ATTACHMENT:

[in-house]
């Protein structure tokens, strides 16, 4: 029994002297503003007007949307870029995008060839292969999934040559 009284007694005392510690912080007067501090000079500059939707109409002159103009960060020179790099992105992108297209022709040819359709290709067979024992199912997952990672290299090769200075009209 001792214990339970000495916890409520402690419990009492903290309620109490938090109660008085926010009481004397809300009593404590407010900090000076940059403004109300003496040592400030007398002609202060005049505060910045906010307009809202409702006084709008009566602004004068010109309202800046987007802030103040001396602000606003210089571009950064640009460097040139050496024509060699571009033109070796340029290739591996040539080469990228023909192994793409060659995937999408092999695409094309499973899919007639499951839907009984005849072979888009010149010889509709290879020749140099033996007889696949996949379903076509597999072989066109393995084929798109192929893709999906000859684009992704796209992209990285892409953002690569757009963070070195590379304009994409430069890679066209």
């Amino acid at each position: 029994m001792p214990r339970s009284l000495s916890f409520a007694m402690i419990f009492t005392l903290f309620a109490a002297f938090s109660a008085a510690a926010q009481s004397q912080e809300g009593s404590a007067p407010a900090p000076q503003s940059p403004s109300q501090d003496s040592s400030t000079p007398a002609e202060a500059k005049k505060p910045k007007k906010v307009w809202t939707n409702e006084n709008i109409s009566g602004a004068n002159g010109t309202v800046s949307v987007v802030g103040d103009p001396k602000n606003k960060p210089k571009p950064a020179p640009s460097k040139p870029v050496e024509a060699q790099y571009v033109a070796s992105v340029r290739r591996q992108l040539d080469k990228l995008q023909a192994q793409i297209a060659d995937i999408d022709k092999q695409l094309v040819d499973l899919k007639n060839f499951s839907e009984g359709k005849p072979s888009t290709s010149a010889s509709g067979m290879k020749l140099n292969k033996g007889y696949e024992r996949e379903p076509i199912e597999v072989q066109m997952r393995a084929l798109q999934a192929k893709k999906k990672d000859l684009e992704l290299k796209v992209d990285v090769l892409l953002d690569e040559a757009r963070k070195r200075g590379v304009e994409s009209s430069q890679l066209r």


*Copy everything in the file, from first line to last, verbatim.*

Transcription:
[in-house]
């Protein structure tokens, strides 16, 4: 029994002297503003007007949307870029995008060839292969999934040559 009284007694005392510690912080007067501090000079500059939707109409002159103009960060020179790099992105992108297209022709040819359709290709067979024992199912997952990672290299090769200075009209 001792214990339970000495916890409520402690419990009492903290309620109490938090109660008085926010009481004397809300009593404590407010900090000076940059403004109300003496040592400030007398002609202060005049505060910045906010307009809202409702006084709008009566602004004068010109309202800046987007802030103040001396602000606003210089571009950064640009460097040139050496024509060699571009033109070796340029290739591996040539080469990228023909192994793409060659995937999408092999695409094309499973899919007639499951839907009984005849072979888009010149010889509709290879020749140099033996007889696949996949379903076509597999072989066109393995084929798109192929893709999906000859684009992704796209992209990285892409953002690569757009963070070195590379304009994409430069890679066209």
């Amino acid at each position: 029994m001792p214990r339970s009284l000495s916890f409520a007694m402690i419990f009492t005392l903290f309620a109490a002297f938090s109660a008085a510690a926010q009481s004397q912080e809300g009593s404590a007067p407010a900090p000076q503003s940059p403004s109300q501090d003496s040592s400030t000079p007398a002609e202060a500059k005049k505060p910045k007007k906010v307009w809202t939707n409702e006084n709008i109409s009566g602004a004068n002159g010109t309202v800046s949307v987007v802030g103040d103009p001396k602000n606003k960060p210089k571009p950064a020179p640009s460097k040139p870029v050496e024509a060699q790099y571009v033109a070796s992105v340029r290739r591996q992108l040539d080469k990228l995008q023909a192994q793409i297209a060659d995937i999408d022709k092999q695409l094309v040819d499973l899919k007639n060839f499951s839907e009984g359709k005849p072979s888009t290709s010149a010889s509709g067979m290879k020749l140099n292969k033996g007889y696949e024992r996949e379903p076509i199912e597999v072989q066109m997952r393995a084929l798109q999934a192929k893709k999906k990672d000859l684009e992704l290299k796209v992209d990285v090769l892409l953002d690569e040559a757009r963070k070195r200075g590379v304009e994409s009209s430069q890679l066209r």